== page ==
Wells Fargo Booting Sheriff Joe Arpaio Out of Its Downtown Phoenix Building, Source Says
Demonstrators in front of the Wells Fargo building in downtown Phoenix
Image: Ray Stern
Wells Fargo informed Maricopa County in a recent letter that it wants the Sheriff's Office to vacate the office space it has inhabited in the bank's downtown Phoenix building since 1998.
One of our trusted sources read us the letter this evening -- we don't have it yet, but we'll post it here as soon as we do. Here's what we can tell you in the meantime:
The letter to Dennis Lindsey, county real estate manager, from a Wells Fargo vice president, Leo Bauman, states that the bank needs the space for its own use, says our source. We're not sure of the timeline -- the letter refers vaguely to details already discussed -- but Bauman says the bank will waive the contract's penalty fee of 12 months' worth of rent for early termination. Ain't that sweet of them?
The five-year contract, which was renewed two years ago, should have run through September 30, 2013. But the bank's been the target of protests for more than a year: Anti-Arpaio demonstrators have been staking out the corner of 1st Avenue and Jefferson in earnest since September of 2008.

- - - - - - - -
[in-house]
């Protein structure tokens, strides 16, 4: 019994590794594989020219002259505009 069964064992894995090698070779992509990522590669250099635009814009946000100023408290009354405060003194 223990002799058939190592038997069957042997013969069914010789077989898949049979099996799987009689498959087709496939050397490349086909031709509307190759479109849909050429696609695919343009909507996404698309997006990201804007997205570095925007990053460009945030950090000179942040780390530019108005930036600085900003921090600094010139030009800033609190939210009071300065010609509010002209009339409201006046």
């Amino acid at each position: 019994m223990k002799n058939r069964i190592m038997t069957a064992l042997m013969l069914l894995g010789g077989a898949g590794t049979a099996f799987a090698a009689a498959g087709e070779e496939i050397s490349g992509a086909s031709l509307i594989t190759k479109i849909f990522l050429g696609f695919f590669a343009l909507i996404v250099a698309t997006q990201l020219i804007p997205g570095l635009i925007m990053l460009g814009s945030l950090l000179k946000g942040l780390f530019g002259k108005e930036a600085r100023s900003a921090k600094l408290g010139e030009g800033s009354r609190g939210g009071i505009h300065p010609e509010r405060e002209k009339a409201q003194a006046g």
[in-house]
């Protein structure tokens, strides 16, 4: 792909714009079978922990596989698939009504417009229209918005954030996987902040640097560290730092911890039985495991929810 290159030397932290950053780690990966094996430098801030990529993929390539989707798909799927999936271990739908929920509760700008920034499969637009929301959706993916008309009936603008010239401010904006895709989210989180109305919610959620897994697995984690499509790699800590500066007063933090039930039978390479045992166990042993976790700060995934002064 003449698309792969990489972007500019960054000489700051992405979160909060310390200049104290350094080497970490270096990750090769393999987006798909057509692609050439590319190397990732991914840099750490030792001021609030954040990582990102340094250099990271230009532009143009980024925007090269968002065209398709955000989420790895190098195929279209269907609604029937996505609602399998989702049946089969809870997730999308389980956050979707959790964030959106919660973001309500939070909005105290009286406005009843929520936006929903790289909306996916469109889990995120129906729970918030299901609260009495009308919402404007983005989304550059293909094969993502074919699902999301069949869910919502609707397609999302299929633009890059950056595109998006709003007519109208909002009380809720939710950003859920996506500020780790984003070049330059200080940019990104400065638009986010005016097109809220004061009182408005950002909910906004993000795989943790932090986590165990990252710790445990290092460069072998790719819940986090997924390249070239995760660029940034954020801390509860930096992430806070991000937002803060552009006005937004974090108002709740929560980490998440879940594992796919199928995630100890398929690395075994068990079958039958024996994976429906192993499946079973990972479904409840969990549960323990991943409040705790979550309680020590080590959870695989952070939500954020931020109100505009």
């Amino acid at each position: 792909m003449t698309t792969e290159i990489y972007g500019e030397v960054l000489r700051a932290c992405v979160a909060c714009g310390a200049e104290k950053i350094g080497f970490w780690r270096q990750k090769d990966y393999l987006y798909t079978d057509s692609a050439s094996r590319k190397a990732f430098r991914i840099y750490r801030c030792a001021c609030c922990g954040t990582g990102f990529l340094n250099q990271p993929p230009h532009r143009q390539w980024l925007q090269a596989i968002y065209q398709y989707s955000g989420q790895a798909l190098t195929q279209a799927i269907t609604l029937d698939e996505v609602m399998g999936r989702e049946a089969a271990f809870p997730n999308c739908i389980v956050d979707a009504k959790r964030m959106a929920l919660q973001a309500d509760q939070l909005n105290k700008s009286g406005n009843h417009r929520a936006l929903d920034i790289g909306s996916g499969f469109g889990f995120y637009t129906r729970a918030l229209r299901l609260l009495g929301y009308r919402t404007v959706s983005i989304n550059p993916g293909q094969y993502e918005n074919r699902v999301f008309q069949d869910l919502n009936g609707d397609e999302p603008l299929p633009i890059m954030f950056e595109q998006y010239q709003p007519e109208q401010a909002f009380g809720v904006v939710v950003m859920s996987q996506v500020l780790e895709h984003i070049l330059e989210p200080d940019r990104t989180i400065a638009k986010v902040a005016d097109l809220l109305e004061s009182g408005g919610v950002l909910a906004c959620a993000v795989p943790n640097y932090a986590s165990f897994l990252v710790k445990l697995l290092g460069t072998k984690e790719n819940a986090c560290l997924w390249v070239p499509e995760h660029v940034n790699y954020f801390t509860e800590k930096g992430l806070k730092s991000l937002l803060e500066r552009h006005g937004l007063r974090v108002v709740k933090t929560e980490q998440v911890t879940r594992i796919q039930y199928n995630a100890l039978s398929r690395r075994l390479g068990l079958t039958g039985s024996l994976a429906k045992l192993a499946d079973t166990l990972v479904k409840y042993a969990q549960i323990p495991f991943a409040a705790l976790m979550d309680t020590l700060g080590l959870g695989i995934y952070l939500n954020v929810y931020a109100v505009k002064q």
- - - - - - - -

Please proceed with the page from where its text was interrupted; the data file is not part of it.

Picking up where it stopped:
Arizona Coyotes vs. San Jose Sharks
TicketsTue., Nov. 1, 7:00pm
Phoenix Suns vs. Portland Trail Blazers
TicketsWed., Nov. 2, 7:00pm
Arizona Coyotes vs. Nashville Predators
TicketsThu., Nov. 3, 7:00pm
Arizona State University Sun Devils Hockey vs. University of Michigan
TicketsFri., Nov. 4, 7:05pm
Looks like Wells Fargo finally caved. It seems like a significant blow to Arpaio, marketing-wise, and the sheriff's supporters aren't likely to be amused. Why does Wells Fargo need all that space, all of a sudden, anyway?
When we contacted the bank this evening, here's what we heard from spokeswoman Marjorie Rice:
We do not discuss in any detail our relationships with businesses or organizations that may lease space from us.
We've requested public records related to the bank's recent dealings with the county on this issue; we're expecting more details later.
UPDATE: Please click here for the latest. Also, we tweaked the headline and first sentence of this article since it was published yesterday -- as usual, the story is slightly more complicated than it appeared at first blush.
Get the This Week's Top Stories Newsletter
Every week we collect the latest news, music and arts stories — along with film and food reviews and the best things to do this week — so that you'll never miss Phoenix New Times' biggest stories.